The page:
Do you want to reset the design, or the entire device?
Resetting the design is usually what you want to do. However, there are certainly applications for triggering a reset of the entire device. If you reset the design, in general there are things that cannot be reset (RAM contents, etc.), and you can reduce resource utilization by selectively resetting only the components that actually need to be reset, such as data bus valid signals (1 or 2 bits) and not the data bus itself (8, 32, 64, etc. bits). You can trigger a reset however you like, such as from an FPGA IO pin, the locked output of internal PLLs, etc. The tools in some cases will use a global clock net for routing high-fanout reset signals.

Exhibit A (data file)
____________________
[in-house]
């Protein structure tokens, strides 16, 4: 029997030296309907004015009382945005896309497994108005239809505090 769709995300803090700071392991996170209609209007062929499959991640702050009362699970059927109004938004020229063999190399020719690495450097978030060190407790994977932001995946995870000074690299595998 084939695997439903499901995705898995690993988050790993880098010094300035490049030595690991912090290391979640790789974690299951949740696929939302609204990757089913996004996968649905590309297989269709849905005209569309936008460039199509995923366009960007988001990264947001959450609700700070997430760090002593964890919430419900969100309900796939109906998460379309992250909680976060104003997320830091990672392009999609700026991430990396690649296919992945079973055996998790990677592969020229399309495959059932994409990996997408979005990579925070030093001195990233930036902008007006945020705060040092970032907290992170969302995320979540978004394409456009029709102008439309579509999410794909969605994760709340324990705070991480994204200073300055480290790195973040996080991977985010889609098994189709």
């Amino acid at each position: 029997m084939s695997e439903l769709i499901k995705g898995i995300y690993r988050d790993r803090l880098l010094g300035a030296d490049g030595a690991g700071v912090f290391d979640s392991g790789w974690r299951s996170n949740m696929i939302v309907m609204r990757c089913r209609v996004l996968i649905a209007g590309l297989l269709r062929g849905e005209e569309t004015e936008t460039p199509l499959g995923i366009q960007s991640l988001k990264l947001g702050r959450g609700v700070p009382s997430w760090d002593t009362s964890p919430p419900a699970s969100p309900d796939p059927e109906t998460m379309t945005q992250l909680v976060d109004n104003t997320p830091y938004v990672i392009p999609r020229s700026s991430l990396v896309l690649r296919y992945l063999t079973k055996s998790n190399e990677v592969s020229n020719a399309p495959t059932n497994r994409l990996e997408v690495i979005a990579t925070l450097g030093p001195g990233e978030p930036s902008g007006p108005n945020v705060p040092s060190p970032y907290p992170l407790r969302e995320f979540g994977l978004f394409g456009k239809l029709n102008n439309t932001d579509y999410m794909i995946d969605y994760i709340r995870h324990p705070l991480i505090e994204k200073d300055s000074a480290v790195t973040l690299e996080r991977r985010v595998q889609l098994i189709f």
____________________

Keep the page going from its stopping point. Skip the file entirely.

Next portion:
Resetting the whole device will trigger the device to reload the configuration. This only works if there is a flash device that the FPGA can read the configuration from, otherwise it after it is reset the device will sit idle waiting for a configuration to be loaded. Resetting the whole device will reload RAM contents and what not from the configuration bitstream. Triggering a whole-device reset is highly device dependent. One method is to externally connect an FPGA IO pin to the dedicated FPGA reset pin. Alternatively, there are usually ways to trigger a device reset without any external connections. For Xilinx devices, this generally means using an ICAP primitive to talk to the FPGA configuration logic and provide an IPROG command to trigger a device reset and reconfiguration. Note that it also can take a significant amount of time to read the configuration data from flash, so triggering a whole-device reset means the device will be out of commission of many milliseconds.